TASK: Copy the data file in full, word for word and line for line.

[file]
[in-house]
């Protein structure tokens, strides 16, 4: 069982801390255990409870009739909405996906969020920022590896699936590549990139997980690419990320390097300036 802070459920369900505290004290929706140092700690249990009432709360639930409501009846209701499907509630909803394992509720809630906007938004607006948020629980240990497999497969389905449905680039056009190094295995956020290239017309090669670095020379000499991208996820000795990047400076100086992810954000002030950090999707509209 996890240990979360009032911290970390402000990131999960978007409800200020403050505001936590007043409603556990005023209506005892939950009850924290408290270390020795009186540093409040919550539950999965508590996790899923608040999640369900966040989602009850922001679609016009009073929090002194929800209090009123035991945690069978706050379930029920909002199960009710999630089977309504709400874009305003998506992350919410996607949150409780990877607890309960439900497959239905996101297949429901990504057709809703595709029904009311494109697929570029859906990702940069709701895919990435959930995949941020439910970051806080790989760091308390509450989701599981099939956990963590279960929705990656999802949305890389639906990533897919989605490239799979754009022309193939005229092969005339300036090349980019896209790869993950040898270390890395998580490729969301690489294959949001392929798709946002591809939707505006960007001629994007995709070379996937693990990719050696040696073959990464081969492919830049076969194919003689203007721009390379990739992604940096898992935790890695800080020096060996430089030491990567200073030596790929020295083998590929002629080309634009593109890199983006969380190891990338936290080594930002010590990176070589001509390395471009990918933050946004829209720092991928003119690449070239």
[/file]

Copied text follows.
[in-house]
């Protein structure tokens, strides 16, 4: 069982801390255990409870009739909405996906969020920022590896699936590549990139997980690419990320390097300036 802070459920369900505290004290929706140092700690249990009432709360639930409501009846209701499907509630909803394992509720809630906007938004607006948020629980240990497999497969389905449905680039056009190094295995956020290239017309090669670095020379000499991208996820000795990047400076100086992810954000002030950090999707509209 996890240990979360009032911290970390402000990131999960978007409800200020403050505001936590007043409603556990005023209506005892939950009850924290408290270390020795009186540093409040919550539950999965508590996790899923608040999640369900966040989602009850922001679609016009009073929090002194929800209090009123035991945690069978706050379930029920909002199960009710999630089977309504709400874009305003998506992350919410996607949150409780990877607890309960439900497959239905996101297949429901990504057709809703595709029904009311494109697929570029859906990702940069709701895919990435959930995949941020439910970051806080790989760091308390509450989701599981099939956990963590279960929705990656999802949305890389639906990533897919989605490239799979754009022309193939005229092969005339300036090349980019896209790869993950040898270390890395998580490729969301690489294959949001392929798709946002591809939707505006960007001629994007995709070379996937693990990719050696040696073959990464081969492919830049076969194919003689203007721009390379990739992604940096898992935790890695800080020096060996430089030491990567200073030596790929020295083998590929002629080309634009593109890199983006969380190891990338936290080594930002010590990176070589001509390395471009990918933050946004829209720092991928003119690449070239």